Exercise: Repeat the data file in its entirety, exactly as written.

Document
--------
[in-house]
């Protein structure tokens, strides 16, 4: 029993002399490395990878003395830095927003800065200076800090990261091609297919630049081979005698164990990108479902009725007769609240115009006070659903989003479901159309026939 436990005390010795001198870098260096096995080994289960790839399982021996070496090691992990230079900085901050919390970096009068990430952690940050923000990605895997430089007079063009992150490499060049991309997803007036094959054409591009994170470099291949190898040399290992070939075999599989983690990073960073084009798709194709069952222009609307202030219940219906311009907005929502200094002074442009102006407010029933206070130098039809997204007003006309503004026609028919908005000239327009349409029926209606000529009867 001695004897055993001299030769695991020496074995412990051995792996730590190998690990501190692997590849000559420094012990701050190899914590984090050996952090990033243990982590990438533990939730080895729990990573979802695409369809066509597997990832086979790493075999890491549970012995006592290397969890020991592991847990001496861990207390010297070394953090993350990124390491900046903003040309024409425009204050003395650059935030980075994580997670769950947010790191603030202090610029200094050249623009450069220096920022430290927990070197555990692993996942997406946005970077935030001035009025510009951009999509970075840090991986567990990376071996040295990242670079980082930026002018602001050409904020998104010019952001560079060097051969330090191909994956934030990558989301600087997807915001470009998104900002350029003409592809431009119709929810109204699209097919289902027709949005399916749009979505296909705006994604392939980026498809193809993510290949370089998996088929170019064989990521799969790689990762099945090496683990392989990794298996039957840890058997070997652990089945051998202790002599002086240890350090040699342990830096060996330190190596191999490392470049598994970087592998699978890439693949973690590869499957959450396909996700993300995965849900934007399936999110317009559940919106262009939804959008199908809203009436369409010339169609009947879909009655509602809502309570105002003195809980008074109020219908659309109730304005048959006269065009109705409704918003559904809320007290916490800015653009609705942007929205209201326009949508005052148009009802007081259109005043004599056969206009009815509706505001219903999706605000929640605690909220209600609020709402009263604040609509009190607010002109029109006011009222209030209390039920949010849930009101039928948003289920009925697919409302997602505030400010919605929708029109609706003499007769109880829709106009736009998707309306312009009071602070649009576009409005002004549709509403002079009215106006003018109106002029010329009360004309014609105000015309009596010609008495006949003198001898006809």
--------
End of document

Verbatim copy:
[in-house]
């Protein structure tokens, strides 16, 4: 029993002399490395990878003395830095927003800065200076800090990261091609297919630049081979005698164990990108479902009725007769609240115009006070659903989003479901159309026939 436990005390010795001198870098260096096995080994289960790839399982021996070496090691992990230079900085901050919390970096009068990430952690940050923000990605895997430089007079063009992150490499060049991309997803007036094959054409591009994170470099291949190898040399290992070939075999599989983690990073960073084009798709194709069952222009609307202030219940219906311009907005929502200094002074442009102006407010029933206070130098039809997204007003006309503004026609028919908005000239327009349409029926209606000529009867 001695004897055993001299030769695991020496074995412990051995792996730590190998690990501190692997590849000559420094012990701050190899914590984090050996952090990033243990982590990438533990939730080895729990990573979802695409369809066509597997990832086979790493075999890491549970012995006592290397969890020991592991847990001496861990207390010297070394953090993350990124390491900046903003040309024409425009204050003395650059935030980075994580997670769950947010790191603030202090610029200094050249623009450069220096920022430290927990070197555990692993996942997406946005970077935030001035009025510009951009999509970075840090991986567990990376071996040295990242670079980082930026002018602001050409904020998104010019952001560079060097051969330090191909994956934030990558989301600087997807915001470009998104900002350029003409592809431009119709929810109204699209097919289902027709949005399916749009979505296909705006994604392939980026498809193809993510290949370089998996088929170019064989990521799969790689990762099945090496683990392989990794298996039957840890058997070997652990089945051998202790002599002086240890350090040699342990830096060996330190190596191999490392470049598994970087592998699978890439693949973690590869499957959450396909996700993300995965849900934007399936999110317009559940919106262009939804959008199908809203009436369409010339169609009947879909009655509602809502309570105002003195809980008074109020219908659309109730304005048959006269065009109705409704918003559904809320007290916490800015653009609705942007929205209201326009949508005052148009009802007081259109005043004599056969206009009815509706505001219903999706605000929640605690909220209600609020709402009263604040609509009190607010002109029109006011009222209030209390039920949010849930009101039928948003289920009925697919409302997602505030400010919605929708029109609706003499007769109880829709106009736009998707309306312009009071602070649009576009409005002004549709509403002079009215106006003018109106002029010329009360004309014609105000015309009596010609008495006949003198001898006809």